I am an accidental hero. Because of a choice I made years ago, I have saved lives.
I’m not talking about the choice I made to become a doctor, although I have saved the lives of patients in the hospital. Years before I was even a medical student, I made the choice that made me a hero – although I never expected to be one.
It started with nothing more than a piece of paper that I tore from an advertisement on a bulletin board at the National Institutes of Health. It was an ad for a clinical trial that needed participants. Like many young people working in labs there, I wanted to make a little extra money, and thought that’s all I was doing.
It turned out to be much more: It began my journey into the world of clinical research.
My first study required that I spend two hours in an MRI machine watching videos. There were some funny ones and others that were scary. As I watched them, researchers scanned me in order to determine which parts of my brain were most active when I expressed the different emotions the videos invoked.
The next day, when I returned to the lab, a colleague showed me her arm. It was wrapped in cellophane to protect the injection sites where she had received doses of an investigational intradermal drug. She was enrolled in a study assessing a new, and potentially safer, method of administering an old drug.
We both looked with curiosity at her arm. Neither of us would have thought of ourselves as heroes. But that’s what had become. Without human clinical trials like those, researchers could never develop newer, safer, or more effective ways to treat disease – and save lives.
As we mark Clinical Trial Awareness Day in May, it’s important to remember not only the value of human clinical research, but also the serious challenges it has faced. Some of them are still with us at a time when we need new heroes.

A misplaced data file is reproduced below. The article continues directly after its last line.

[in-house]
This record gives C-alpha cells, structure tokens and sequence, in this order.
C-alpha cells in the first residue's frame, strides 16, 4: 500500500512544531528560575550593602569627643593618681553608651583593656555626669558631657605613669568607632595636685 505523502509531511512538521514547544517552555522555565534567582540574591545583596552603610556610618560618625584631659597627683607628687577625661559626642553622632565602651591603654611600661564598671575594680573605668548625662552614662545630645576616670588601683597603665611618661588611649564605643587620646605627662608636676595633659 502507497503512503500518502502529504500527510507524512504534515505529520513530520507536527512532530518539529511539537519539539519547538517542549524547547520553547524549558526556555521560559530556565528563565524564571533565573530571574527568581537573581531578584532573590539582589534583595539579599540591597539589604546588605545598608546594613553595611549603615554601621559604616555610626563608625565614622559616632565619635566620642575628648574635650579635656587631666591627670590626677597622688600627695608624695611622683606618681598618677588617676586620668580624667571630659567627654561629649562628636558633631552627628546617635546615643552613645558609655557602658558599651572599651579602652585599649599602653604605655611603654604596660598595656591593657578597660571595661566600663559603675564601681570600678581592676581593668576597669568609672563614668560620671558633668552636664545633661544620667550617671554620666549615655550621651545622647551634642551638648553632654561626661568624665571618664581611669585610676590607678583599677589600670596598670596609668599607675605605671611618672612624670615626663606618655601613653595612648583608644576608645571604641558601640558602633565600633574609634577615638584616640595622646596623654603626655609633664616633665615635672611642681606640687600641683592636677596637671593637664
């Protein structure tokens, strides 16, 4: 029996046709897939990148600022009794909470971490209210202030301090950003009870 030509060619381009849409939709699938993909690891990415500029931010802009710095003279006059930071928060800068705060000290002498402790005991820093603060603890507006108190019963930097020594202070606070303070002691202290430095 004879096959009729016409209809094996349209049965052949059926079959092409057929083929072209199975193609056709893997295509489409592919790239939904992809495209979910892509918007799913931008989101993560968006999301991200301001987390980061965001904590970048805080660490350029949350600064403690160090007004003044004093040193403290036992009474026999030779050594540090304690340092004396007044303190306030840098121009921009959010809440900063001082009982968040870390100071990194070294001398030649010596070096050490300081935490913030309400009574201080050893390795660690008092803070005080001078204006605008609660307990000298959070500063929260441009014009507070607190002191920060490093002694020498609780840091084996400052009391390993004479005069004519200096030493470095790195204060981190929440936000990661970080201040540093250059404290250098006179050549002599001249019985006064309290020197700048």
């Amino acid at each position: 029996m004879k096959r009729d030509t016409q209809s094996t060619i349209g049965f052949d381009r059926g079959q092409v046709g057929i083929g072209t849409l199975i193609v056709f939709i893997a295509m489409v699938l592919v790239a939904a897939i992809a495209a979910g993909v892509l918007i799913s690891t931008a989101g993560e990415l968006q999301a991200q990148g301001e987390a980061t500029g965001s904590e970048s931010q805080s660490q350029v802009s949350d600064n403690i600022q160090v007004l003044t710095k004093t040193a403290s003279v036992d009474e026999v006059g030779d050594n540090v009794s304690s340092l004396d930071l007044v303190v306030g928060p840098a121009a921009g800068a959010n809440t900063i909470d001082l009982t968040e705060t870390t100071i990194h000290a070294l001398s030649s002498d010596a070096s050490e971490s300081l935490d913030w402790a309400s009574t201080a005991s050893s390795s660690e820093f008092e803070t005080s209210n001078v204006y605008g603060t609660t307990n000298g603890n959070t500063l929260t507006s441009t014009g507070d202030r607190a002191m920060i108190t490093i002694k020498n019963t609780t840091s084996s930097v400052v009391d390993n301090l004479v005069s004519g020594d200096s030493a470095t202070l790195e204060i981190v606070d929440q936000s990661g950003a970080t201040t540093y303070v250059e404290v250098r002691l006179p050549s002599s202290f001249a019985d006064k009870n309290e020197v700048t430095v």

Forty years ago marked a landmark moment in clinical research: the publication of the Belmont Report. That was the culmination of more than four years of research by the National Commission for the Protection of Human Subjects of Biomedical and Behavioral Research. The commission was formed in part due to the results of the Tuskegee experiment, the infamous and cruel syphilis experiment performed, without consent, on African-American men in the South. The hope was to never have a repeat of the Tuskegee experiment or other instances of inappropriate research conduct. The Belmont Report changed how human research would be performed by establishing three ethical principles:
- Respect for Persons – Acknowledging autonomy and protecting those with diminished autonomy
- Beneficence – Do no harm; maximize possible benefits and minimize possible harms
- Justice – Fair treatment and distribution of benefits
As a result, there is now increased oversight of clinical trials and many of the goals of the Belmont Report have been achieved. Today, volunteers in clinical trials are viewed more as equal partners in the research, fully informed of their rights, as well as of the potential benefits and risks of participating in such investigations. In addition, clinical research is conducted under a harmonized set of international rules and regulations intended to protect the safety and well-being of trial participants irrespective of where the trials are conducted in the world.